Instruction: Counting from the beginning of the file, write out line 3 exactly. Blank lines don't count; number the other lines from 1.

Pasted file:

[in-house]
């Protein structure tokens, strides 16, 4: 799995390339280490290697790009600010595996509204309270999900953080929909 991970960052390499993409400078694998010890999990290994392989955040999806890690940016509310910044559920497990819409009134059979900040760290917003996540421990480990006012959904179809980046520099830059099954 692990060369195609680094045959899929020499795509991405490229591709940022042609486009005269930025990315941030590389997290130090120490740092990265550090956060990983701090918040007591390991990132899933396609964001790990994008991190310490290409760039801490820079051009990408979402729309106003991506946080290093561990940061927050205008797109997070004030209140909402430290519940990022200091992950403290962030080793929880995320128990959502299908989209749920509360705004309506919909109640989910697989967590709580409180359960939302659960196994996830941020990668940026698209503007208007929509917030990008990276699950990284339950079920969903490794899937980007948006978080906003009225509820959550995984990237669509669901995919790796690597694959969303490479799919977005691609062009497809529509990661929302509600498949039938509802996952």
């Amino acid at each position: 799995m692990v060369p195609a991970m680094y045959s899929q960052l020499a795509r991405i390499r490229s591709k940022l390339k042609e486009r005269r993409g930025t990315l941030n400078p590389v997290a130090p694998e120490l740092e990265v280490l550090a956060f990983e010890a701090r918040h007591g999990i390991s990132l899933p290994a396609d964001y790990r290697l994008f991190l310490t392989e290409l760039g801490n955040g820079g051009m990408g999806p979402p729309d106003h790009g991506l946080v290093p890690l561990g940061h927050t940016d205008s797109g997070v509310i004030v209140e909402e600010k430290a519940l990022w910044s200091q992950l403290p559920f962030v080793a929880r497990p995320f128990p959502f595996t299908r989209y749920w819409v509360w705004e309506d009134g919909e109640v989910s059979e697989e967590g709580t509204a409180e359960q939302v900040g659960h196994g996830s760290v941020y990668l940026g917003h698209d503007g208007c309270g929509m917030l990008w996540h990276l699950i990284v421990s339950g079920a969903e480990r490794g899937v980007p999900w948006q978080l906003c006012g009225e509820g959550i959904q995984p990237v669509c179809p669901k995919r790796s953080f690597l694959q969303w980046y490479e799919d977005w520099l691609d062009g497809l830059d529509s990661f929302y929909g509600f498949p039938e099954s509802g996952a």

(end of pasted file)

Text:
């Amino acid at each position: 799995m692990v060369p195609a991970m680094y045959s899929q960052l020499a795509r991405i390499r490229s591709k940022l390339k042609e486009r005269r993409g930025t990315l941030n400078p590389v997290a130090p694998e120490l740092e990265v280490l550090a956060f990983e010890a701090r918040h007591g999990i390991s990132l899933p290994a396609d964001y790990r290697l994008f991190l310490t392989e290409l760039g801490n955040g820079g051009m990408g999806p979402p729309d106003h790009g991506l946080v290093p890690l561990g940061h927050t940016d205008s797109g997070v509310i004030v209140e909402e600010k430290a519940l990022w910044s200091q992950l403290p559920f962030v080793a929880r497990p995320f128990p959502f595996t299908r989209y749920w819409v509360w705004e309506d009134g919909e109640v989910s059979e697989e967590g709580t509204a409180e359960q939302v900040g659960h196994g996830s760290v941020y990668l940026g917003h698209d503007g208007c309270g929509m917030l990008w996540h990276l699950i990284v421990s339950g079920a969903e480990r490794g899937v980007p999900w948006q978080l906003c006012g009225e509820g959550i959904q995984p990237v669509c179809p669901k995919r790796s953080f690597l694959q969303w980046y490479e799919d977005w520099l691609d062009g497809l830059d529509s990661f929302y929909g509600f498949p039938e099954s509802g996952a």